A file photo shows U.S. military personnel working on an F/A-18E Super Hornet as an aircraft carrier conducts drills in the South China Sea. CNS photo/Mass Communication Specialist 3rd Class Gabriel A. Martinez, U.S. Navy, ABACAPRESS.COM via Reuters

Editorial: Now, more than ever

By 
  • July 16, 2020

Over the years, we have heard the pleas of popes and Vatican officials to halt the worldwide production of weapons. In virtually every case, the urgency of the plea has been punctuated by the preface: “Now, more than ever ….”

Never has that been more true.

Gripped by a pandemic that has killed more than half a million people, the world has a common enemy that must be defeated. Guns and bombs won’t do it, and their use in conflicts around the globe only hinder the massive humanitarian efforts needed to subdue COVID-19.

“Now, more than ever, is the time for nations of the world to shift from national security by military means to human security as the primary concern of policy and international relations,” Cardinal Peter Turkson, prefect of the Dicastery for Promoting Integral Human Development, told reporters July 7.

“Now is the time to build a world that better reflects a truly integral approach to peace, human development and ecology.”

His declaration was made on behalf of the commission set up by Pope Francis in April to address the challenges of the virus which has spawned not just death and sickness, but violence and racism, whether directly or indirectly.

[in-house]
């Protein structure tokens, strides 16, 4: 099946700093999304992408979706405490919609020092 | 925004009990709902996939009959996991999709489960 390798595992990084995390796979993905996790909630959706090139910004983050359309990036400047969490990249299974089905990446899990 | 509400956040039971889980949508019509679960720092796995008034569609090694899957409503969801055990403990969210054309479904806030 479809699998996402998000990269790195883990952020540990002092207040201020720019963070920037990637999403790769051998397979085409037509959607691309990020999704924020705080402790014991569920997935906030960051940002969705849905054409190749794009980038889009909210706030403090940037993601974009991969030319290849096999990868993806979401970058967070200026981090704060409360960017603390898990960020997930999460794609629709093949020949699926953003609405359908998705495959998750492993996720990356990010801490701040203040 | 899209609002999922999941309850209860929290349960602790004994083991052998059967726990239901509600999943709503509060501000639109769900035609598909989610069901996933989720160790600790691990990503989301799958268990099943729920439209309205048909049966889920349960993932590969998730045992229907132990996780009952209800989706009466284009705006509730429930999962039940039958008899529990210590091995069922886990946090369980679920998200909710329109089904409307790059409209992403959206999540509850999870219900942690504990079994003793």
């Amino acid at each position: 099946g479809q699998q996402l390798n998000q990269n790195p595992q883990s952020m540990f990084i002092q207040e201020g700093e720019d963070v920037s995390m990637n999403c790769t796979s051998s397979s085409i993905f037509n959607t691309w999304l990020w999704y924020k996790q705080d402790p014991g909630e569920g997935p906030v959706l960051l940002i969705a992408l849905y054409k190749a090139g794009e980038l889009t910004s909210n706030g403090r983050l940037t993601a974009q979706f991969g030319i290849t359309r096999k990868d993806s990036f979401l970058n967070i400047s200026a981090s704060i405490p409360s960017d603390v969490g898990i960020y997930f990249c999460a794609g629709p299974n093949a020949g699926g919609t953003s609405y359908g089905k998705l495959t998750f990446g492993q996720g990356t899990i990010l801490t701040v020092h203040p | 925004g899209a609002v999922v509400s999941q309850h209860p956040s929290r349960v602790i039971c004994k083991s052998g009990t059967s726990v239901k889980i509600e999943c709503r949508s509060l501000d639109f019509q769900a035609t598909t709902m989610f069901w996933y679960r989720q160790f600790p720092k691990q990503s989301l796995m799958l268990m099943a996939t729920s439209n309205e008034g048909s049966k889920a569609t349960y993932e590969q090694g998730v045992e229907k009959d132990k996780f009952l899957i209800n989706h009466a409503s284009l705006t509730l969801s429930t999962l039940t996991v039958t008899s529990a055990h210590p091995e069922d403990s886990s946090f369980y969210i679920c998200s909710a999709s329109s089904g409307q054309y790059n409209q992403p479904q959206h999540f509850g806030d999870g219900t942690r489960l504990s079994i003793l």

The commission has noted that worldwide spending on the military hit $1.9 trillion last year, 300 times the budget of the World Health Organization, according to the Stockholm International Peace Research Institute. Imagine what that money could do for medical research or health care or the environment or education or poverty.

Sr. Alessandra Smerilli, another member of Turkson’s commission, asks some simple questions: “What are citizens asking for right now? Do they need a strong military state, or a state that invests in common goods? How would every citizen want their money to be spent today? Does it make sense to continue to make massive investments in weapons if human lives cannot be saved because there is no adequate health care system?”

The answers are obvious, yet so difficult to achieve.

It is heartening to note that this push to divert military spending is not happening in isolation. The United Nations Security Council unanimously passed a resolution on July 1 calling for an “immediate cessation of hostilities” around the globe in an effort to focus all efforts on humanitarian and medical efforts against COVID-19.

Pope Francis wholeheartedly has endorsed the resolution, adding a prayerful wish that this united front against the virus “might bring everyone to recognize the great need to reinforce brotherly and sisterly bonds as members of a single human family.”

We have seen glimpses of what that world could look like, in the efforts of frontline workers and ordinary folks doing what they can to help the vulnerable. Weapons have no part to play in that world, which is why this call for disarmament is important … now more than ever.

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As long as the church remains a patriarchal institution, we are fostering war, not peace. Now, more than ever, it is time to ordain women to the priesthood and the episcopate.

Luis Gutierrez
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